New Zealander immigration detainees across the Tasman are held in the sort of preventive detention usually reserved for serial killers and rapists, says a visiting Australian professor.
Professor Patrick Keyzer is aiming to debunk the test that keeps New Zealand citizens incarcerated - a test he said was administered by a total of three people for the whole of Australia, none of whom have proper training.
The head of La Trobe University's law school in Melbourne is in New Zealand to interview men who have already been deported, and who in many cases have appeals lodged in their fight to get their Australian visas back.
The average length of detention across the Tasman is running at 454 days - a year and a quarter - a number which has been rising steadily since 2013, when it was under 100 days.
"Essentially once someone has left prison but is sent back to an institution that is... a prison in all but name, then that is preventive detention," said Professor Keyzer.
"The preventive dimension is that there's been an assessment, obviously made by the Australian Minister of Immigration, that the person represents a risk to Australian society and that's the reason for preventing them being in the community."
"That assessment hinges around whether there's any evidence of a more than a minimal or remote chance the person will offend again. If so, it's detention and no visa reinstatement.
"That test of a more than a minimal or remote chance is problematic because there aren't actually any isometric tools, any forensic psychological tools that actually enable that risk assessment to be conducted with any degree of scientific objectivity."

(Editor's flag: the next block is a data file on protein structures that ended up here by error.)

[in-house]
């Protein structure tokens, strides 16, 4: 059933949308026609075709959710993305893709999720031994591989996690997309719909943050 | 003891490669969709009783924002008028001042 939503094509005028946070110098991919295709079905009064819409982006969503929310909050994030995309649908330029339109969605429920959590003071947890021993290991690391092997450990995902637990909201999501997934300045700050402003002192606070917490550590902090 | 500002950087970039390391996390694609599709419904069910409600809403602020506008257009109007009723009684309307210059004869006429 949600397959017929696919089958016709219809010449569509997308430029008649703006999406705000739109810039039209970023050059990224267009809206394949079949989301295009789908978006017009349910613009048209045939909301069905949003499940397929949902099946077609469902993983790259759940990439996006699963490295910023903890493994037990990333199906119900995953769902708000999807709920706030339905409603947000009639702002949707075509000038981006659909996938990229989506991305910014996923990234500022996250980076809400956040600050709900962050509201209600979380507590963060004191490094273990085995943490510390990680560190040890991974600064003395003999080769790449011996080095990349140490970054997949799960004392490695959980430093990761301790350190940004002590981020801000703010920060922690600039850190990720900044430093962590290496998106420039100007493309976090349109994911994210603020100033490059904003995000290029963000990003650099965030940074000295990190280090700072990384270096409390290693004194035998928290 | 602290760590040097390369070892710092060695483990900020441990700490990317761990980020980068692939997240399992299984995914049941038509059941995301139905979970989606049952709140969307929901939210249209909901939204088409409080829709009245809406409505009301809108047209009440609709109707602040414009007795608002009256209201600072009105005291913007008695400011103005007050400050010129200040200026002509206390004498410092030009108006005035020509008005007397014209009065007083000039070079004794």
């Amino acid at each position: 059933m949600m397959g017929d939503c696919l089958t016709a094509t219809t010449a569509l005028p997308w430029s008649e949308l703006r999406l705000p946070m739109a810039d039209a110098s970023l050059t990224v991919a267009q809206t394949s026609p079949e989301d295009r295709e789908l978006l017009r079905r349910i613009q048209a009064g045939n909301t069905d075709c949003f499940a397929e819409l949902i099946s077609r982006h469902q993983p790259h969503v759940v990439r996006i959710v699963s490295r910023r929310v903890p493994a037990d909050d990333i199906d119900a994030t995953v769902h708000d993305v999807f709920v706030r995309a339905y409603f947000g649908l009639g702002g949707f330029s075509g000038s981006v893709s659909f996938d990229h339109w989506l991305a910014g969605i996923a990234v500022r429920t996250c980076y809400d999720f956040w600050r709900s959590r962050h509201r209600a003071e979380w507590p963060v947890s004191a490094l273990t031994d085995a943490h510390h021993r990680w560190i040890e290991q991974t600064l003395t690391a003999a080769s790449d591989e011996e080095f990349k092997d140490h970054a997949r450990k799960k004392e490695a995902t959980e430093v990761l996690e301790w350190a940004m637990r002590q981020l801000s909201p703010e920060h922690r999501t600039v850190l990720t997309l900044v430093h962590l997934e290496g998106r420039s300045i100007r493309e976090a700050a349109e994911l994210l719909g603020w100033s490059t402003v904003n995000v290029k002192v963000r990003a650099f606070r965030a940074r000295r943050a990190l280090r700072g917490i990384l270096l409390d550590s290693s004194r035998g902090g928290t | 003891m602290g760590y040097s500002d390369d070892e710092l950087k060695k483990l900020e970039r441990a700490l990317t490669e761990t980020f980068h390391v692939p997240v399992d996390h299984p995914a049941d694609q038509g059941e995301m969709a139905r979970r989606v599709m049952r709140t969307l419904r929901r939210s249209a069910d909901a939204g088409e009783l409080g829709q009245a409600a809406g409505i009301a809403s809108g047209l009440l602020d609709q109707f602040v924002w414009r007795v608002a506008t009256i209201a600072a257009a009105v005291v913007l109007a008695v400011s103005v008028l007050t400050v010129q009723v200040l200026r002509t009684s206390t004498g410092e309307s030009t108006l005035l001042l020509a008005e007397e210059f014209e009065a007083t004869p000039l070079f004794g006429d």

Prof Keyzer and a forensic psychologist have laid this out in an upcoming journal article which they hope a detainee's lawyer will pick up as the basis for a court challenge.
He added that the National Character Assessment Unit, which administers the test and advises Immigration Minister Peter Dutton, is tiny and has no trained psychologists.
If detainees do give up while being locked up, and are deported - and those numbers are now running at about one a day - the will find a bit of support in New Zealand, and a great deal of monitoring if placed under probation services.
Ex-factory worker Dave Martin, who is doing research into the detainees alongside Professor Keyzer, said that was lopsided.
"I can tell you what people need is not so much surveillance, they need a home to go to, they need employment, they need to be able to re-establish themselves into the community, because the last thing New Zealand needs is people coming back from Australia and being homeless," he said.
Mr Martin, who was a prison worker in Queensland for eight years, said sending the detainees back was not very fair to New Zealand.
Last month's Budget earmarked 1$2 million to manage the deportees from Australia.
How much of that will trickle through to their main support group, the Prisoners Aid and Rehabilitation Trust, or PARS, is information RNZ News expects to get later today - but so far PARS has had only $200,000 for this work since July last year.
The mostly volunteer group is grateful for the little it gets.
Rachael Ngatai, of PARS in Auckland, said one thing they are now noticing is that a handful of the men have families coming with them, resettling here, even though they are Australians.
"Usually immediate family, partners, some children," she said.
"It is tough but they find the deportee having his family here helps a great deal, and working with the families it also helps our job because they get that emotional support."
Ms Ngatai said the other men, who are separated from partners and children, are mostly making those long-distance relationships work, but they can never go back to Australia without a visa and rely on visits here.